Vanity metrics are things like registered users, downloads, and raw page views. They can be easily manipulated, and do not necessarily correlate to the numbers that really matter: active users, engagement, the cost of getting new customers, and ultimately revenues and profits. The latter are more actionable metrics
An e-commerce start-up will want to leverage venture capital to acquire new customers quickly, whereas a 100-year-old bank will be more focused on retention and upselling within an already large customer base. Page views could be considered critically important for a publisher generating Ad revenue, but the same metric would be irrelevant or a lead generation website.
But there are thousands of metrics, how does a business know which metrics truly represent success of a product or service and which one to track and monitor.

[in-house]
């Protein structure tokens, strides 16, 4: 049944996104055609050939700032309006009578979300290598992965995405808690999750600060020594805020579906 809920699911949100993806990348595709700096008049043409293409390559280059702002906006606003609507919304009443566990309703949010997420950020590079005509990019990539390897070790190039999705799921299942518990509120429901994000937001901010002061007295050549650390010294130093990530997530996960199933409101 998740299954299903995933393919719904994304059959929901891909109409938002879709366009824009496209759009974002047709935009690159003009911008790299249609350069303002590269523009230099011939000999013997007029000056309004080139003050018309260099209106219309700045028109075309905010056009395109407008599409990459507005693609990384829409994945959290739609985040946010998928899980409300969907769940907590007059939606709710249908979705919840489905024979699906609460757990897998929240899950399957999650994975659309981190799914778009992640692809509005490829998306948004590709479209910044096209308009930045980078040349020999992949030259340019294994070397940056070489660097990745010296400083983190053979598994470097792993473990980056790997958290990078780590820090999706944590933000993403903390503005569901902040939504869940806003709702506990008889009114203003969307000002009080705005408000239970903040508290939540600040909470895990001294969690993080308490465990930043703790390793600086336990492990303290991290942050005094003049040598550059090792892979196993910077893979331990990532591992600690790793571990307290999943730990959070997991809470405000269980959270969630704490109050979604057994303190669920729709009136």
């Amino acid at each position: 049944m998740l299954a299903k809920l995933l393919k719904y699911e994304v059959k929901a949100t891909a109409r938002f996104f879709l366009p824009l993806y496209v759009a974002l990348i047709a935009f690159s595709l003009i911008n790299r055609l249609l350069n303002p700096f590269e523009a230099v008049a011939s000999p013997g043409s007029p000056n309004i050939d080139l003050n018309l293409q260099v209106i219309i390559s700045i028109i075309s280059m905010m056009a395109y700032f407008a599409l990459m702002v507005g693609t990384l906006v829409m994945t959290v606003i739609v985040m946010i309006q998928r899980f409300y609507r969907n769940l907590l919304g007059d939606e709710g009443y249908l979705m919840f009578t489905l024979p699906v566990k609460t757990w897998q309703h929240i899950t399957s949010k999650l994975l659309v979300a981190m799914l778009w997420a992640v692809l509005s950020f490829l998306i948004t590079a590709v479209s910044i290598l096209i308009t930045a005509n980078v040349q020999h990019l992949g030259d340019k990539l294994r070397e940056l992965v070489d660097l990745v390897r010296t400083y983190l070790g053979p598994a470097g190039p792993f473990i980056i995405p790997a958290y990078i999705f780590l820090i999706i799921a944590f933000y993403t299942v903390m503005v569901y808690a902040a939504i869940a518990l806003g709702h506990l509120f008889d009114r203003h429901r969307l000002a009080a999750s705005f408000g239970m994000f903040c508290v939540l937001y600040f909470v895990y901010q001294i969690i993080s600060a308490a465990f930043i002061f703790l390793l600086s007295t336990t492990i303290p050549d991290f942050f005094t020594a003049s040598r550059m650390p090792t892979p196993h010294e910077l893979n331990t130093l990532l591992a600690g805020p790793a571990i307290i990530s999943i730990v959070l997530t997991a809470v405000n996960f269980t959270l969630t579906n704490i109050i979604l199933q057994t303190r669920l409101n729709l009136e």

Surrogation is a psychological phenomenon found in business practices whereby a measure of a construct of interest evolves to replace that construct.
Willie Choi, Gary Hecht, and Bill Tayler coined the term in their paper “Lost in Translation: The Effects of Incentive Compensation on Strategy Surrogation” The papers shows how managers tend to use measures as surrogates for strategy, acting as if measures were in fact the strategy when making optimisation decisions. This appears to occur even if a measure-maximising choice ultimately works against the strategy.
Here’s a common scenario: A company selects “delighting the customer” as a strategic objective and decides to track progress on it using customer survey scores. The surveys do tell managers something about how well the firm is pleasing customers, but somehow employees start thinking the strategy is to maximise survey scores, rather than to deliver a great customer experience.
An extreme example of surrogation was observer in the Wells Fargo Fake accounts scandal. Wells Fargo uncovers up to 1.4 million more fake accounts